We were delighted to watch this review by Troy & Pascale from Free Range Sailing who are currently exploring our beautiful country in a 30-foot yacht called Mirrool.
Whilst sailing through northern Australia as well as the west coast of Tasmania there are limited coastal stations broadcasting on VHF.
Using a shortwave radio like the Tecsun PL600 was really beneficial for Troy & Pascale to receive up to date weather forecasts, crucial when sailing.
Most meteorological bureaus will publish the times and frequencies ( these change, day/night) that you will be able to pick up the weather schedule via your shortwave radio.
The radio Pascale used was the Tecsun PL600 Worldband radio. At just $129 The Tecsun PL600 World Band Radio is the perfect entry product to the world of shortwave listening and an essential when traveling to isolated areas.
To view the full video click here.
To learn more about the Tecsun PL600 a fantastic entry-level shortwave radio priced at just $129 click here
If you would like to follow Troy and Pascale’s intrepid adventures ( highly recommended) click here
Q codes were developed by Morse Code operators as a method of communicating quickly and accurately. Rather than send a complete phrase, Q codes were developed to cover most operational situations. Q codes can be used to ask or answer a question, and can be used by operators who speak different languages.
Q codes are approved by the International Telecommunications Union (ITU) for use on worldwide radio networks.
For instance if an operator wants to change to another frequency, he can simply advise the party he is speaking with “QSY 7050” meaning “I will change my operating frequency to 7050Khz”. Similarly he could ask “should I change to 7050Khz” by simply saying “QSY 7050”.
So the next time you hear an operator using a Q code, spare a thought for those old-time morse code operators and the time saved by using Q codes.
How is your reception? Here at Tecsun Radios Australia, we have a range of shortwave and digital radios and antennas to suit your needs.
The Tecsun Radios Australia HF amateur radio dipole covers the popular 5/7/10/14/18/21/24/28 and 50Mhz bands. The antenna is rated at 100Watts PEP power handling capability and is supplied in a convenient canvas carry bag.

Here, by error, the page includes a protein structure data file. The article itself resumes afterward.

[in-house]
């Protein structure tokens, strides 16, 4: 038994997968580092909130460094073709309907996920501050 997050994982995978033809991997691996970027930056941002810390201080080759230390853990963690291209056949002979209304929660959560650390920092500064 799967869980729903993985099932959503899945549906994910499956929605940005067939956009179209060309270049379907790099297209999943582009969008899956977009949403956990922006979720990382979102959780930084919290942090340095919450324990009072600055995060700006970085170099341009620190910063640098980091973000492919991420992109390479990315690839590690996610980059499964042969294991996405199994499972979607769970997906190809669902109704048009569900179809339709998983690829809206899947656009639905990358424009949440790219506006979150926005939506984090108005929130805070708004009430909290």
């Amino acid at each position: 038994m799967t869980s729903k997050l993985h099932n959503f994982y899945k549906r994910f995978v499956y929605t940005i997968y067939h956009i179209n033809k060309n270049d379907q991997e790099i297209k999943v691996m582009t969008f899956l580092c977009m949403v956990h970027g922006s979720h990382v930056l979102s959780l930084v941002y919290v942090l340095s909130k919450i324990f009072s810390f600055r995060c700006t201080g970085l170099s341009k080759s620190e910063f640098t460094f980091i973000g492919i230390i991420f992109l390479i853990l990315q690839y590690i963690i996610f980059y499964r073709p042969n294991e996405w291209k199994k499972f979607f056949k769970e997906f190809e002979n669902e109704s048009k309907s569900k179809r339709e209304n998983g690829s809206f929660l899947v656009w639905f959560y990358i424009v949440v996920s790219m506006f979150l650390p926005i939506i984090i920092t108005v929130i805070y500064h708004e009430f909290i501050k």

The antenna comprises a 1:1 balun and 2 bobbins containing the appropriate amount of wire to cover the specified bands. Get yours HERE
In 1843 the phenonema known as the Solar cycle was discovered by Samuel Schwabe a German astronomer who observed transitions of the Sun from periods of high activity to low activity every 11 years, over a period of nearly 20 years.
Put in simple terms, the Sun is composed of a huge ball of electrically charged hot gas. As this gas moves, it generates a powerful magnetic field. This magnetic field transitions through an 11 year cycle (known as the Solar Cycle) during which the magnetic poles of the Sun are transposed, ie the north and south poles change places.
This cycle affects activity on the surface of the Sun, such as sunspots and solar flares. The energy released by these events charges particles in the ionosphere, affecting radio propagation. More solar flares and sunspots occur at the peak of the cycle than at the bottom of the cycle. Typical values are 80-100 sunspots at the cycle peak and 15 or so at the cycle minimum.
When a strong flare occurs, the increased x-ray and extreme ultraviolet radiation produces ionisation in the lower, D (absorption) layer of the ionosphere, disrupting HF radio broadcasts by absorbing rather than reflecting signals.
We are currently at the end of Solar Cycle 24 (calculated as mid 2020), and from this point we can expect an increase in solar activity and changed radio propagation as the maximum useable frequency (MUF) for shortwave communications increases with an increase in solar activity.
At the peak of the Solar Cycle, the higher frequencies of the shortwave spectrum are very good. Low power stations can be heard over remarkably long distances.
At the bottom of the cycle, the current position, those higher frequency signals will not usually support normal propagation via the ionosphere. So propagation at lower frequencies will be better whilst higher frequencies will suffer.
Article written by Tecsun Radios Australia
Image of sun via Nasa.